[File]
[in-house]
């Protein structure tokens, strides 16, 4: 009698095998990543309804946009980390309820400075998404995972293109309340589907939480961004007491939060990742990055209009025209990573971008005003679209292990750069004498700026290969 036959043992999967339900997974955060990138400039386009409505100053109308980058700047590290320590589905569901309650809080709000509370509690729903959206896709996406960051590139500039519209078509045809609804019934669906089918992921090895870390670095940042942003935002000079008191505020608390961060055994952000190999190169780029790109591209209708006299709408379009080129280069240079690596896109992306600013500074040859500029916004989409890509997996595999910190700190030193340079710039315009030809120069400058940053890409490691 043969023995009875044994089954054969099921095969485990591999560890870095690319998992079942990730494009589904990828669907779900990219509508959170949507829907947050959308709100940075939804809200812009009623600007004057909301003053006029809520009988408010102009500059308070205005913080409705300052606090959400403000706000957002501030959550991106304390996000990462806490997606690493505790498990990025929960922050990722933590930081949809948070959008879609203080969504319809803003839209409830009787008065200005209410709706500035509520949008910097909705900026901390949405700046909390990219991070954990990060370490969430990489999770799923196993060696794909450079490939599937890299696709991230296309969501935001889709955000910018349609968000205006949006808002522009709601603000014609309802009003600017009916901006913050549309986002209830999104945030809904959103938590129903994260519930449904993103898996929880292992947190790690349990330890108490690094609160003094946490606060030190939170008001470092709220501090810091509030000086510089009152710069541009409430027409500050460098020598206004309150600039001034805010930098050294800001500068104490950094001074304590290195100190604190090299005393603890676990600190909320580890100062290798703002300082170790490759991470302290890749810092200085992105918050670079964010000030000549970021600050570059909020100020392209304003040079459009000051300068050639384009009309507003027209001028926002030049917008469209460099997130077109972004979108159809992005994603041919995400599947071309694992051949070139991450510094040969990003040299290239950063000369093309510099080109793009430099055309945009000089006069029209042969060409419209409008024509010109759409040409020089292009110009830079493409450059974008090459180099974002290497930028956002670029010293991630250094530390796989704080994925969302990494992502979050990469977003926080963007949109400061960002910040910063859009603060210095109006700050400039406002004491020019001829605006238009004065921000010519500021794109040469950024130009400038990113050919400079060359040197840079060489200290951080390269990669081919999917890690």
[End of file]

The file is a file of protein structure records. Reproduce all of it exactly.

[in-house]
């Protein structure tokens, strides 16, 4: 009698095998990543309804946009980390309820400075998404995972293109309340589907939480961004007491939060990742990055209009025209990573971008005003679209292990750069004498700026290969 036959043992999967339900997974955060990138400039386009409505100053109308980058700047590290320590589905569901309650809080709000509370509690729903959206896709996406960051590139500039519209078509045809609804019934669906089918992921090895870390670095940042942003935002000079008191505020608390961060055994952000190999190169780029790109591209209708006299709408379009080129280069240079690596896109992306600013500074040859500029916004989409890509997996595999910190700190030193340079710039315009030809120069400058940053890409490691 043969023995009875044994089954054969099921095969485990591999560890870095690319998992079942990730494009589904990828669907779900990219509508959170949507829907947050959308709100940075939804809200812009009623600007004057909301003053006029809520009988408010102009500059308070205005913080409705300052606090959400403000706000957002501030959550991106304390996000990462806490997606690493505790498990990025929960922050990722933590930081949809948070959008879609203080969504319809803003839209409830009787008065200005209410709706500035509520949008910097909705900026901390949405700046909390990219991070954990990060370490969430990489999770799923196993060696794909450079490939599937890299696709991230296309969501935001889709955000910018349609968000205006949006808002522009709601603000014609309802009003600017009916901006913050549309986002209830999104945030809904959103938590129903994260519930449904993103898996929880292992947190790690349990330890108490690094609160003094946490606060030190939170008001470092709220501090810091509030000086510089009152710069541009409430027409500050460098020598206004309150600039001034805010930098050294800001500068104490950094001074304590290195100190604190090299005393603890676990600190909320580890100062290798703002300082170790490759991470302290890749810092200085992105918050670079964010000030000549970021600050570059909020100020392209304003040079459009000051300068050639384009009309507003027209001028926002030049917008469209460099997130077109972004979108159809992005994603041919995400599947071309694992051949070139991450510094040969990003040299290239950063000369093309510099080109793009430099055309945009000089006069029209042969060409419209409008024509010109759409040409020089292009110009830079493409450059974008090459180099974002290497930028956002670029010293991630250094530390796989704080994925969302990494992502979050990469977003926080963007949109400061960002910040910063859009603060210095109006700050400039406002004491020019001829605006238009004065921000010519500021794109040469950024130009400038990113050919400079060359040197840079060489200290951080390269990669081919999917890690």